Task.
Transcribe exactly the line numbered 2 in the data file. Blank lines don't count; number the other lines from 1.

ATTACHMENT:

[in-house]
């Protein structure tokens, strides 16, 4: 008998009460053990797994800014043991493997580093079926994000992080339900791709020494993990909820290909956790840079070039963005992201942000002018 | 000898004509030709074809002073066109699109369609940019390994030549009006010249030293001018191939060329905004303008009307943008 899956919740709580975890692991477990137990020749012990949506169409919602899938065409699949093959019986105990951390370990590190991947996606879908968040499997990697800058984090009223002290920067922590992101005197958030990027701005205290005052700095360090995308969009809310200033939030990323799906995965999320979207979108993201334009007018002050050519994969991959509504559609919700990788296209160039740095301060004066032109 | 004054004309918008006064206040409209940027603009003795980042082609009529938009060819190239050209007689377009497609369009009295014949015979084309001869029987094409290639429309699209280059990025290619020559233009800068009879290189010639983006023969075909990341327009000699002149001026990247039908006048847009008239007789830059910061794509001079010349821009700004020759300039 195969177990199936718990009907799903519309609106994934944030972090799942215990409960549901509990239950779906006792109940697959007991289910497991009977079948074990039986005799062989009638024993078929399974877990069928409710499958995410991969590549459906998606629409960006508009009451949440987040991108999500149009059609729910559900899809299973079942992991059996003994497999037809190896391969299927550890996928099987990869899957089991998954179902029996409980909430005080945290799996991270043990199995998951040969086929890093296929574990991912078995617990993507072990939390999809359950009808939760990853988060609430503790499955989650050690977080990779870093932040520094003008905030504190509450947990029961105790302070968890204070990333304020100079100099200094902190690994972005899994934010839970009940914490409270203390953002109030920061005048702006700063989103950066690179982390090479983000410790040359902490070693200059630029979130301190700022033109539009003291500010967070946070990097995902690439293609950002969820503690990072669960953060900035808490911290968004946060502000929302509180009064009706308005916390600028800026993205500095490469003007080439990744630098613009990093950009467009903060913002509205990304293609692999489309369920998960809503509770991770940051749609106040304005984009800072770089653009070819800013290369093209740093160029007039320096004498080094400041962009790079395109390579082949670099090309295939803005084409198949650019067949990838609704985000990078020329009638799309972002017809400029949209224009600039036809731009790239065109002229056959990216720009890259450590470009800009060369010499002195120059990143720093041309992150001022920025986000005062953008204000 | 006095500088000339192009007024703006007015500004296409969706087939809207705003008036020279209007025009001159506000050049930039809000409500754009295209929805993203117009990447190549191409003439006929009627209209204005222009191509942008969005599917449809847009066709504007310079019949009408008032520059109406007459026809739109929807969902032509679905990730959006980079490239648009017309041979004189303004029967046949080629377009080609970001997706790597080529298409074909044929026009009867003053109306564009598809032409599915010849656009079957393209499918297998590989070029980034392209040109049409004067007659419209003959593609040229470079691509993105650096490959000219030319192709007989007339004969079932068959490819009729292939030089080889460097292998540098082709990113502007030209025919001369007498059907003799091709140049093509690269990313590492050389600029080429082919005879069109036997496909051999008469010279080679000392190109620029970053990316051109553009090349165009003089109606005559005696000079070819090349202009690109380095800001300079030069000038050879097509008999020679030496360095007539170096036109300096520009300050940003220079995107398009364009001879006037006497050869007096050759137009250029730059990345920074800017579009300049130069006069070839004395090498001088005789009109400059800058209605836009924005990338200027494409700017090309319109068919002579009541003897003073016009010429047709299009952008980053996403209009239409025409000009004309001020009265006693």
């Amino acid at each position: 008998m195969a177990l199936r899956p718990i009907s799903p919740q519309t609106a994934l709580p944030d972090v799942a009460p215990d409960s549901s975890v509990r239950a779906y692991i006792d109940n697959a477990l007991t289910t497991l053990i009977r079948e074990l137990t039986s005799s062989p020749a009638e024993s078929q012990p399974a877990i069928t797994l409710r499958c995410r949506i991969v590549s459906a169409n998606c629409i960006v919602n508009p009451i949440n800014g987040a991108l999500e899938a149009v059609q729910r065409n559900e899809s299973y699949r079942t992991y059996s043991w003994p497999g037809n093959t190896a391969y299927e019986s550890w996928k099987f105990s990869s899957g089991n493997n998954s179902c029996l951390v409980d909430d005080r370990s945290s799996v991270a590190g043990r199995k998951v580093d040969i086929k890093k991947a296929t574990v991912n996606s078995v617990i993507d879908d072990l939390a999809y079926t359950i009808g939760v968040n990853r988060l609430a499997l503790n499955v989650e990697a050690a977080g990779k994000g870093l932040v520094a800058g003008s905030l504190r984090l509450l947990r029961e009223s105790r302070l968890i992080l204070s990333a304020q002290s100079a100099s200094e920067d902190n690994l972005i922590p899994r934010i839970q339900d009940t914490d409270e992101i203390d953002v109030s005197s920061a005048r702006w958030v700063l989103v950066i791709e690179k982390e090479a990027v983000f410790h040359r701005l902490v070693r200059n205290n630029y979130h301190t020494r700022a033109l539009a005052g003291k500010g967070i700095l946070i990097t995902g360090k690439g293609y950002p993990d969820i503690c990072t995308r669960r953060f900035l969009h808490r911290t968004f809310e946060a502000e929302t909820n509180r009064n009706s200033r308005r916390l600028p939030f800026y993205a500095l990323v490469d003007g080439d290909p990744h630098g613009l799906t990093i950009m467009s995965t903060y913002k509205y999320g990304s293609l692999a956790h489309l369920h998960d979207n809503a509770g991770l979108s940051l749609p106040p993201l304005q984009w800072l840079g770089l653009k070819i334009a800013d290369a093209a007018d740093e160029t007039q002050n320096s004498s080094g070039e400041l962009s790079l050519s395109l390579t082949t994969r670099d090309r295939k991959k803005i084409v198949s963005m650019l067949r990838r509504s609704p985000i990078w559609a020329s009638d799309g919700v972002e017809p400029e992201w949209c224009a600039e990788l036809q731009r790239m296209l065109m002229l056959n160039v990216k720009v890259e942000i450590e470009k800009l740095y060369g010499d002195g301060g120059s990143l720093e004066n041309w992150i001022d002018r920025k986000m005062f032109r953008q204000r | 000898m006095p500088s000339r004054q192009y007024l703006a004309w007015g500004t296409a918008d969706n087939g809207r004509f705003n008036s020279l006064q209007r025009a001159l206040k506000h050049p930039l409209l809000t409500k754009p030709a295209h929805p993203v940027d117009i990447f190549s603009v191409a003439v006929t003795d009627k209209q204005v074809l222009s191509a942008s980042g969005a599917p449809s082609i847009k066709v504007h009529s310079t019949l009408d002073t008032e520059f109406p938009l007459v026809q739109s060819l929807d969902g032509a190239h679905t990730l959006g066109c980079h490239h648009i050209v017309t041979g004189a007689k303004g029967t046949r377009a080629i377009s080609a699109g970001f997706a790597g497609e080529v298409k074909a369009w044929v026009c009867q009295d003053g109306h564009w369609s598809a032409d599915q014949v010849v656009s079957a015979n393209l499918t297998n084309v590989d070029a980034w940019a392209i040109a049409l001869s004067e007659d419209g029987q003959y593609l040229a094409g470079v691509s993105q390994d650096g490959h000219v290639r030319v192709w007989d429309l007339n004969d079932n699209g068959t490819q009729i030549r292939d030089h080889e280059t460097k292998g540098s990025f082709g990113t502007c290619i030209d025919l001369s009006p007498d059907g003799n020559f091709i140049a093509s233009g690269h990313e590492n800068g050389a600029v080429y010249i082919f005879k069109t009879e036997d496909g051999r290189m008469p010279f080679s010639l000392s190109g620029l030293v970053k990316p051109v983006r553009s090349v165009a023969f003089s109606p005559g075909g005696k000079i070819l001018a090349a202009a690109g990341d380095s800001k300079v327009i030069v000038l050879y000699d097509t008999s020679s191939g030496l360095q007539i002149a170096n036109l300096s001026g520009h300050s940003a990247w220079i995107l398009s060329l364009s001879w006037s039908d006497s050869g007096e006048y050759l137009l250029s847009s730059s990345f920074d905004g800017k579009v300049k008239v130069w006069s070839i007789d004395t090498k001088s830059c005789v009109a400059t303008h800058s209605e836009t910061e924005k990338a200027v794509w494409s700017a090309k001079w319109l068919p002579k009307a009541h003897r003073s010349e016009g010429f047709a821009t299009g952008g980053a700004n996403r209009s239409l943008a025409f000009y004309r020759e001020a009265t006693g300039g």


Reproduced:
């Protein structure tokens, strides 16, 4: 008998009460053990797994800014043991493997580093079926994000992080339900791709020494993990909820290909956790840079070039963005992201942000002018 | 000898004509030709074809002073066109699109369609940019390994030549009006010249030293001018191939060329905004303008009307943008 899956919740709580975890692991477990137990020749012990949506169409919602899938065409699949093959019986105990951390370990590190991947996606879908968040499997990697800058984090009223002290920067922590992101005197958030990027701005205290005052700095360090995308969009809310200033939030990323799906995965999320979207979108993201334009007018002050050519994969991959509504559609919700990788296209160039740095301060004066032109 | 004054004309918008006064206040409209940027603009003795980042082609009529938009060819190239050209007689377009497609369009009295014949015979084309001869029987094409290639429309699209280059990025290619020559233009800068009879290189010639983006023969075909990341327009000699002149001026990247039908006048847009008239007789830059910061794509001079010349821009700004020759300039 195969177990199936718990009907799903519309609106994934944030972090799942215990409960549901509990239950779906006792109940697959007991289910497991009977079948074990039986005799062989009638024993078929399974877990069928409710499958995410991969590549459906998606629409960006508009009451949440987040991108999500149009059609729910559900899809299973079942992991059996003994497999037809190896391969299927550890996928099987990869899957089991998954179902029996409980909430005080945290799996991270043990199995998951040969086929890093296929574990991912078995617990993507072990939390999809359950009808939760990853988060609430503790499955989650050690977080990779870093932040520094003008905030504190509450947990029961105790302070968890204070990333304020100079100099200094902190690994972005899994934010839970009940914490409270203390953002109030920061005048702006700063989103950066690179982390090479983000410790040359902490070693200059630029979130301190700022033109539009003291500010967070946070990097995902690439293609950002969820503690990072669960953060900035808490911290968004946060502000929302509180009064009706308005916390600028800026993205500095490469003007080439990744630098613009990093950009467009903060913002509205990304293609692999489309369920998960809503509770991770940051749609106040304005984009800072770089653009070819800013290369093209740093160029007039320096004498080094400041962009790079395109390579082949670099090309295939803005084409198949650019067949990838609704985000990078020329009638799309972002017809400029949209224009600039036809731009790239065109002229056959990216720009890259450590470009800009060369010499002195120059990143720093041309992150001022920025986000005062953008204000 | 006095500088000339192009007024703006007015500004296409969706087939809207705003008036020279209007025009001159506000050049930039809000409500754009295209929805993203117009990447190549191409003439006929009627209209204005222009191509942008969005599917449809847009066709504007310079019949009408008032520059109406007459026809739109929807969902032509679905990730959006980079490239648009017309041979004189303004029967046949080629377009080609970001997706790597080529298409074909044929026009009867003053109306564009598809032409599915010849656009079957393209499918297998590989070029980034392209040109049409004067007659419209003959593609040229470079691509993105650096490959000219030319192709007989007339004969079932068959490819009729292939030089080889460097292998540098082709990113502007030209025919001369007498059907003799091709140049093509690269990313590492050389600029080429082919005879069109036997496909051999008469010279080679000392190109620029970053990316051109553009090349165009003089109606005559005696000079070819090349202009690109380095800001300079030069000038050879097509008999020679030496360095007539170096036109300096520009300050940003220079995107398009364009001879006037006497050869007096050759137009250029730059990345920074800017579009300049130069006069070839004395090498001088005789009109400059800058209605836009924005990338200027494409700017090309319109068919002579009541003897003073016009010429047709299009952008980053996403209009239409025409000009004309001020009265006693």